Understanding Corporation Tax

understanding corporation tax

Corporation tax is a tax that’s levied on your company’s profits.

When you operate you business through a limited company, that company is considered to be a separate entity from you as an individual. Among other things, this means you have to pay corporation tax (CT) on your company’s profits. 

But how does CT work? And what do you have to pay?

1. The basics of corporation tax

Paying your taxes is one of your key responsibilities as a new company, but it’s important to understand what’s required and how the CT process works.

When you form a company, HM Revenue & Customs (HMRC) will issue you with a 10-digit Unique Taxpayer Reference (UTR). Within three months of you starting to trade, you’ll also need to advise HMRC that you have begun trading, the date you started and the date up to which you intend to produce your company accounts.

HMRC will send you a notice to complete a tax return. If your first accounting period is longer than 12 months, two returns will be required – no single return can cover more than 12 months. Unless you change your period end, after the first one, each accounting period is generally exactly 12 months long.

Each year, the company has to prepare a CT return, giving details of your profits and calculating the tax that’s payable.

The starting point is generally the profit shown in the company’s annual accounts. This is adjusted by adding back expenses which aren’t allowable for tax, and deducting costs which are allowable against tax but are not treated as an expense in the accounts.

Although there can be numerous adjustments between ‘accounting profit’ and ‘taxable profit’ the most common ones are to do with:

  • Fixed asset depreciation
  • Business entertaining
  • Research and development (R&D) expenditure

2. Fixed assets depreciation

When you buy things like plant and machinery, vehicles and computer equipment, these are shown in the company accounts as ‘fixed assets’, and the cost charged against profits over a number of years, equal to their anticipated life. The charge against profits is called depreciation.

Although depreciation appears as a line item in the company’s profit and loss account, it isn’t allowed when calculating tax, so the depreciation charge is added back. In its place, capital allowances, writing-down allowances and annual investment allowances may be claimed. The rates of these depend on the type of asset and can vary from year to year.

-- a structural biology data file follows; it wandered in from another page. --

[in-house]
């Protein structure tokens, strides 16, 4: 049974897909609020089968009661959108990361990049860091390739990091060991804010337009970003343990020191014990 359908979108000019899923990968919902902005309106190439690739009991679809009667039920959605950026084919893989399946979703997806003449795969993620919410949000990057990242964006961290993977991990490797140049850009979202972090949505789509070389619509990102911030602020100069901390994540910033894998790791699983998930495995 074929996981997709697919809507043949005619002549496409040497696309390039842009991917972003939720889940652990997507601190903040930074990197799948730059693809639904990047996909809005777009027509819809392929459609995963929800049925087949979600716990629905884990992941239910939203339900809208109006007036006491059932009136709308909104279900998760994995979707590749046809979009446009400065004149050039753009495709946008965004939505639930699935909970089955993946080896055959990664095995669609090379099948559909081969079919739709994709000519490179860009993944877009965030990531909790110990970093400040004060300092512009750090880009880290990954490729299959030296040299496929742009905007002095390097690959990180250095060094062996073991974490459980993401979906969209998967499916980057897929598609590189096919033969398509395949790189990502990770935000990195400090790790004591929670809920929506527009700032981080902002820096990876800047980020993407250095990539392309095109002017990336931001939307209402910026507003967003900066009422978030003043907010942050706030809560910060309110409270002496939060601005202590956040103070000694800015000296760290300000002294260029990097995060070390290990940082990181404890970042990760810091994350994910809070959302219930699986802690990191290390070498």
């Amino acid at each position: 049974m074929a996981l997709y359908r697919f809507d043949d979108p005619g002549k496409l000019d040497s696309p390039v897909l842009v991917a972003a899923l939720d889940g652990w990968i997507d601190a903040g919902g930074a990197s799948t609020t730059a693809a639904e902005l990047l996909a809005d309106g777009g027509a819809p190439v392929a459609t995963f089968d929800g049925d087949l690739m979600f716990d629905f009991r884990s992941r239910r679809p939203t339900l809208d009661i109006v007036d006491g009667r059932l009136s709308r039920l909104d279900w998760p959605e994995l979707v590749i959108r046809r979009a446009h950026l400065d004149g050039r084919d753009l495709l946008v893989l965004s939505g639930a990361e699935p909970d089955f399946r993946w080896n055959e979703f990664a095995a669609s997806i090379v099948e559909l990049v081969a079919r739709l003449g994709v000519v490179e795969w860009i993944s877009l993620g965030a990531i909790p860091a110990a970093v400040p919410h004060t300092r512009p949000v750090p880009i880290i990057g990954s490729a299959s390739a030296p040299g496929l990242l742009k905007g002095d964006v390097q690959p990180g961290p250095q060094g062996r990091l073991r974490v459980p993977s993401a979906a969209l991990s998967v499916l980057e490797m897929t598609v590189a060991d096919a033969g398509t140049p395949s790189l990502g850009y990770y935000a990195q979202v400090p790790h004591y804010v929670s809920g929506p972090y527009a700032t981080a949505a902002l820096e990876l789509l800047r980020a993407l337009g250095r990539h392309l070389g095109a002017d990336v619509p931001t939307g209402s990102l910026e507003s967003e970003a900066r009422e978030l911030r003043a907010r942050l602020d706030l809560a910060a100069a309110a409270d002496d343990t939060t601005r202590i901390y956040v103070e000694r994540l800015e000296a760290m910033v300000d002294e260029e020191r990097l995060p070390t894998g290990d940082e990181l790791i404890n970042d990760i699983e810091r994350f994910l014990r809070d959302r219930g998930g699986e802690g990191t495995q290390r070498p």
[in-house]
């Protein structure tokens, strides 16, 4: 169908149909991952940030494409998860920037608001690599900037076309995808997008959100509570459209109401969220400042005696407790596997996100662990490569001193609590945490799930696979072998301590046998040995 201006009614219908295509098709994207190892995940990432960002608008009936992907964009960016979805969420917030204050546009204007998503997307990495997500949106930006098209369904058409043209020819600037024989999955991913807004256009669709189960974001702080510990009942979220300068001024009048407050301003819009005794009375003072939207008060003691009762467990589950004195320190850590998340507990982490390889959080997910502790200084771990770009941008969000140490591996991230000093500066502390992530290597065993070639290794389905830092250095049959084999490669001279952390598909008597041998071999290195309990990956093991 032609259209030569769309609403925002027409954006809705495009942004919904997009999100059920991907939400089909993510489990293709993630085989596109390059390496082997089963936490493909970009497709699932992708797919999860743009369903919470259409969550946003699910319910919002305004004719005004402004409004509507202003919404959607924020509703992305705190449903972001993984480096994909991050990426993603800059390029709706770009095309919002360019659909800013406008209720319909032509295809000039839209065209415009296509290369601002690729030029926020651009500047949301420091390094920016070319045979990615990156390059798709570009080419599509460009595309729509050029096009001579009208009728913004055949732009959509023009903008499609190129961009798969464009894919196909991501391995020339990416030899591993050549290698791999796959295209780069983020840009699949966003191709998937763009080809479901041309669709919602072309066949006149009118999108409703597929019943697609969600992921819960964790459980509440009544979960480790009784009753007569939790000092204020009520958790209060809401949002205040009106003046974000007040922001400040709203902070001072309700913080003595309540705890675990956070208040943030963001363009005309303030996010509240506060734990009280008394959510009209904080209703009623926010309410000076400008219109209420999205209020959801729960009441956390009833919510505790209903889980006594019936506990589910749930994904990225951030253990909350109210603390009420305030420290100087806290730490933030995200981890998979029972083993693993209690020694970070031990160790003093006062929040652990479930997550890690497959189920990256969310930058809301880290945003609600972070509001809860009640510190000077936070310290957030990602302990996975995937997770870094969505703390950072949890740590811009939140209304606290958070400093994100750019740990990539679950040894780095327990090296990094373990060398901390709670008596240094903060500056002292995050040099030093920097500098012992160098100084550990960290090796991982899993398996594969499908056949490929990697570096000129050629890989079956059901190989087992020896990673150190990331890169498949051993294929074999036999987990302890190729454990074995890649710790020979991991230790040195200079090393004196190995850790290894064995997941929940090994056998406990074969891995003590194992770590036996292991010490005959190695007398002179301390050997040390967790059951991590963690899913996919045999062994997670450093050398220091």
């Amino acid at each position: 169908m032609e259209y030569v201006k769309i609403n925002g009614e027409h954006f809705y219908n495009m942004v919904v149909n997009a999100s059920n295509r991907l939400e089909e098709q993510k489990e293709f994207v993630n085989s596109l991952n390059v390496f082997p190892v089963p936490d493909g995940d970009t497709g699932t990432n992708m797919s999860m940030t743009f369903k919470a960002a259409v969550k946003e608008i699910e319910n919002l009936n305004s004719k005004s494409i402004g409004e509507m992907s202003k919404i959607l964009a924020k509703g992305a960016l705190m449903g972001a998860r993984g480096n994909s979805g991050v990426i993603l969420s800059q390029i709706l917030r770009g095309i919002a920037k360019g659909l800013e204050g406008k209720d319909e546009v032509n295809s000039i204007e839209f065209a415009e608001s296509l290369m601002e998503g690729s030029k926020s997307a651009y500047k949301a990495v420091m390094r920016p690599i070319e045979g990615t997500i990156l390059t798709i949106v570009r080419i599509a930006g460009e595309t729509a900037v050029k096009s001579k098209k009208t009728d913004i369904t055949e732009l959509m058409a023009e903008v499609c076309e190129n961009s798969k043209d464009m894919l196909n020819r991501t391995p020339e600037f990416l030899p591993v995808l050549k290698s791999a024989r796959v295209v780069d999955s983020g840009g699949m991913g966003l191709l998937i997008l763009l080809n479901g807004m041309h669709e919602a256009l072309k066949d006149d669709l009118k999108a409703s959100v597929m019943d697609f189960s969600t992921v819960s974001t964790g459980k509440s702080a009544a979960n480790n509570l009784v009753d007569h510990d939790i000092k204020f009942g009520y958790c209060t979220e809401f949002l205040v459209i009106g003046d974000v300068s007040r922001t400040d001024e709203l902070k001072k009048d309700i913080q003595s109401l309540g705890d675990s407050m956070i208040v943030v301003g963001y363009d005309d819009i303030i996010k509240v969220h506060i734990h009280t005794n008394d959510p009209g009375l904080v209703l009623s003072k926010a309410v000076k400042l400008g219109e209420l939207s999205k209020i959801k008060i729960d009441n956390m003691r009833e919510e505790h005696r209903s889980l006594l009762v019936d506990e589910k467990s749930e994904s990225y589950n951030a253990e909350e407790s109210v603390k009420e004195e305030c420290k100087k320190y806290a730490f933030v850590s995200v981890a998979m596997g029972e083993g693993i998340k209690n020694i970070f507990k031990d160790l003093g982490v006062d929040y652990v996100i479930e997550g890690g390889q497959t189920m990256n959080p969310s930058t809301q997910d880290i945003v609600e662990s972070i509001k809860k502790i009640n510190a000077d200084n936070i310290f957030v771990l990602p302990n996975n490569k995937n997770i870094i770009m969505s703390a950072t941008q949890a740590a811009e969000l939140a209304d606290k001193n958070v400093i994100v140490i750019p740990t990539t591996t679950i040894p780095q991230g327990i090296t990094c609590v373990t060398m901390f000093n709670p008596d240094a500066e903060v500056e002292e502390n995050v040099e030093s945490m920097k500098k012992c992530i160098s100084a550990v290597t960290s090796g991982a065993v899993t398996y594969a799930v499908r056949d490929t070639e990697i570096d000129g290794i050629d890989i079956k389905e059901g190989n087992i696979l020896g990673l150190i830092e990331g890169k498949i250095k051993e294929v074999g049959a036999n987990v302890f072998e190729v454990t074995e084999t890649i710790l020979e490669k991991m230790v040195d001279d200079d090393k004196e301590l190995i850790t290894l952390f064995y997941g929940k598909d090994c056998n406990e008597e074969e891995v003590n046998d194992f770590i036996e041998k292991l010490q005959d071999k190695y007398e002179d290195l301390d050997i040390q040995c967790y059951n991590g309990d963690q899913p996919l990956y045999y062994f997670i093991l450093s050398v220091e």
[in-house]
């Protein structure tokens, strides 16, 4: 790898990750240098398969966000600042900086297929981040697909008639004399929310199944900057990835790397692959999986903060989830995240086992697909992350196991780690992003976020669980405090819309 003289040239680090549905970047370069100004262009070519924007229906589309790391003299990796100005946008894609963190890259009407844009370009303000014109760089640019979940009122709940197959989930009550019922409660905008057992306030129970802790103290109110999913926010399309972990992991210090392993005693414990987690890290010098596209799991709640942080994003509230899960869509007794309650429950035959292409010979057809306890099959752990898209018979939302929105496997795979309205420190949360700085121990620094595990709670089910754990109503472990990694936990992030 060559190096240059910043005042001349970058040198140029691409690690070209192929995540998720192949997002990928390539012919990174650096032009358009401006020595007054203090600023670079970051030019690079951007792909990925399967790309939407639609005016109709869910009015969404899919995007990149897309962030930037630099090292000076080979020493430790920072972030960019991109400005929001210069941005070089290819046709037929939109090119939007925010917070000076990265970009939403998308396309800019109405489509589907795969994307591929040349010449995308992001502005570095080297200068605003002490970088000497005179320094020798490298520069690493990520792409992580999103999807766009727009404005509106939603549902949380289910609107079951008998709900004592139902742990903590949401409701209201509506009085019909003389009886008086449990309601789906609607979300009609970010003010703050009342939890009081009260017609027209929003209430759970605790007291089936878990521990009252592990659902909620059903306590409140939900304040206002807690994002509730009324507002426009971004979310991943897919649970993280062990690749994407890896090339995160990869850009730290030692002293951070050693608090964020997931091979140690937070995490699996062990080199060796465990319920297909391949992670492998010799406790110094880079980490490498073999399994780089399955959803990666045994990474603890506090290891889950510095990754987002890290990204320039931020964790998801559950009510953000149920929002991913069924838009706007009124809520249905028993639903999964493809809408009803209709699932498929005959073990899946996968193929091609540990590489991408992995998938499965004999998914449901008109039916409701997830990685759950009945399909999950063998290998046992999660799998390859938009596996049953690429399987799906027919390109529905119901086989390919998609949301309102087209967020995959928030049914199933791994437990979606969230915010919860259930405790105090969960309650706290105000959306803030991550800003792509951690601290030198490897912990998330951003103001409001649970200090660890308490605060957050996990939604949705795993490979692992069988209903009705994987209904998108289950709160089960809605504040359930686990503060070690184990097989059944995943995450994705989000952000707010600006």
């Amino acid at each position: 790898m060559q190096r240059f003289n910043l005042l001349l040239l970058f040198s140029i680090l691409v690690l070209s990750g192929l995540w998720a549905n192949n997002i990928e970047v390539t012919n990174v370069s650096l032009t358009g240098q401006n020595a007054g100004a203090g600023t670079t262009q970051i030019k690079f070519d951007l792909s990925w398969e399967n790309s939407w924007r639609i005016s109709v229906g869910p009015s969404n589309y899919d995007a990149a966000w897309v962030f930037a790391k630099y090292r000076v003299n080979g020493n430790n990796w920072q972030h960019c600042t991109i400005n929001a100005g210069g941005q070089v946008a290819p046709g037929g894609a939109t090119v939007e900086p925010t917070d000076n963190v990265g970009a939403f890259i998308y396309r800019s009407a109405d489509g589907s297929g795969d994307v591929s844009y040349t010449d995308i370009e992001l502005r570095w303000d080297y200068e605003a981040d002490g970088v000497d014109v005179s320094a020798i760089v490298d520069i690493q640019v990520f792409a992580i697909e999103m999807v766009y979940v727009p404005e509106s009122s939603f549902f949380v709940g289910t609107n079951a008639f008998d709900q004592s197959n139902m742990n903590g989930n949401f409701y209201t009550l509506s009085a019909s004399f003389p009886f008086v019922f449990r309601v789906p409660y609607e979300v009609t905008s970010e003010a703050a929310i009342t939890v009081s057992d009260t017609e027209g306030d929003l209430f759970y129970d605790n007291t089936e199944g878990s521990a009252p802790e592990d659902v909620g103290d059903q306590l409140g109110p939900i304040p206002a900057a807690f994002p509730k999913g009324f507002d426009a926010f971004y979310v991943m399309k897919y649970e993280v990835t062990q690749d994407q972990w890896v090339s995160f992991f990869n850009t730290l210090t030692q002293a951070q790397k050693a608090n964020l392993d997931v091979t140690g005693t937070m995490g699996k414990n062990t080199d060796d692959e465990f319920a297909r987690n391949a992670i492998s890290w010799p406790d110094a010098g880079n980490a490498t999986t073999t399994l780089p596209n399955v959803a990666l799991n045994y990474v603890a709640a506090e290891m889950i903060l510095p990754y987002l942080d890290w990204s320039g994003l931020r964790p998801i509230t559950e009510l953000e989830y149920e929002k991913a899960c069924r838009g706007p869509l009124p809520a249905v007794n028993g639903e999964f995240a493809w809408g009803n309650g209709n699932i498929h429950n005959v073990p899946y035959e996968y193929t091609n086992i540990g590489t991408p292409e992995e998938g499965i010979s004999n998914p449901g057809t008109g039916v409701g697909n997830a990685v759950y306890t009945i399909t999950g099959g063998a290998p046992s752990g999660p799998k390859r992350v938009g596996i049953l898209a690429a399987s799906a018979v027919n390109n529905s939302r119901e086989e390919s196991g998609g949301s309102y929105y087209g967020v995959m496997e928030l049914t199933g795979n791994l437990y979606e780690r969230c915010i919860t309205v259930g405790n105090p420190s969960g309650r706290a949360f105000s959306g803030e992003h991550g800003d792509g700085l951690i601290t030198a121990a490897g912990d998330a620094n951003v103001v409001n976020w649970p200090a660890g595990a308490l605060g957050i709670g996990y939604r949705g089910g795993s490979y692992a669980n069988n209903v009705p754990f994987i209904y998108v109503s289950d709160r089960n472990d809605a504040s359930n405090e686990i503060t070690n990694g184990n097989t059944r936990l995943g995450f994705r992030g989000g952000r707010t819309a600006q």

In many cases, this means that in the year when you purchase fixed assets, even though they may be depreciated over a number of years, the whole of the cost can be deducted from profits. 

As an example of how this works, if you buy a van costing £20,000 for work purposes that you expect to last for 5 years before being scrapped, each year you will make a depreciation provision against profits of £4,000. For tax purposes the £4,000 charges aren’t allowed but, in most situations,, you can take £20,000 off your taxable profits in the first year instead. And you can do that even if you’re buying the van on hire purchase, where you haven’t yet paid for the van in full! (please note that the business needs to be the owner of the asset to add it to their assets, please talk to your accountant to make sure you are taking your personal situation into account)

3. Business entertaining

Although, in most cases, entertaining customers or prospective customers is a perfectly reasonable business expense, for tax purposes the cost incurred is added back to your profits.

Because of this, it’s not allowed as a deduction when calculating your tax charge. It doesn’t mean you shouldn’t do it, or that it’s considered to be illegitimate in some way, it’s just not permitted as a cost when calculating corporation tax.

4. R&D allowances

When your company spends money on R&D activities, the cost that is deducted for calculating taxable profits can be up to £230 for every £100 actually spent.

To qualify for this enhanced deduction, the R&D activities have to be aimed at resolving scientific or technological uncertainties’ that couldn’t be easily resolved by a professional working in the field. Even if your activity failed to resolve the issue, it still counts for the purposes of the scheme. So, if you’re in the process of carrying out R&D work, it makes great sense to claim any available R&D allowance. This is a very specialist area and there has been a lot of scrutiny from HMRC recently so you need to make sure that you use a reputable R&D specialist to work on this claim. 

5. Should I try compiling my own CT return?

Given the complexity of tax legislation, completing even a straightforward company tax return isn’t advisable as a ‘DIY’ job. If you want to minimise your tax bill, and maximise the available reliefs, that’s going to mean completing your CT accurately and in detail.

Talk to us about your corporation tax needs. 

We can help you become more tax-efficient by advising you on discretionary expenditures, such as company pension contributions, fringe benefits and so on. Often, it’s necessary to include a trade off between your company’s tax position and your personal tax outcomes.

In specialist areas, like R&D allowances, we can guide you through the claim process and even highlight eligible expenditure you may not have realised you were incurring.

Most R&D projects aren’t carried out by people in lab coats, so this is a relief that’s open to many businesses.

Get in touch to talk through your corporation tax.

For more information visit: https://www.gov.uk/corporation-tax

Sign up for our newsletter to receive the latest updates and insider news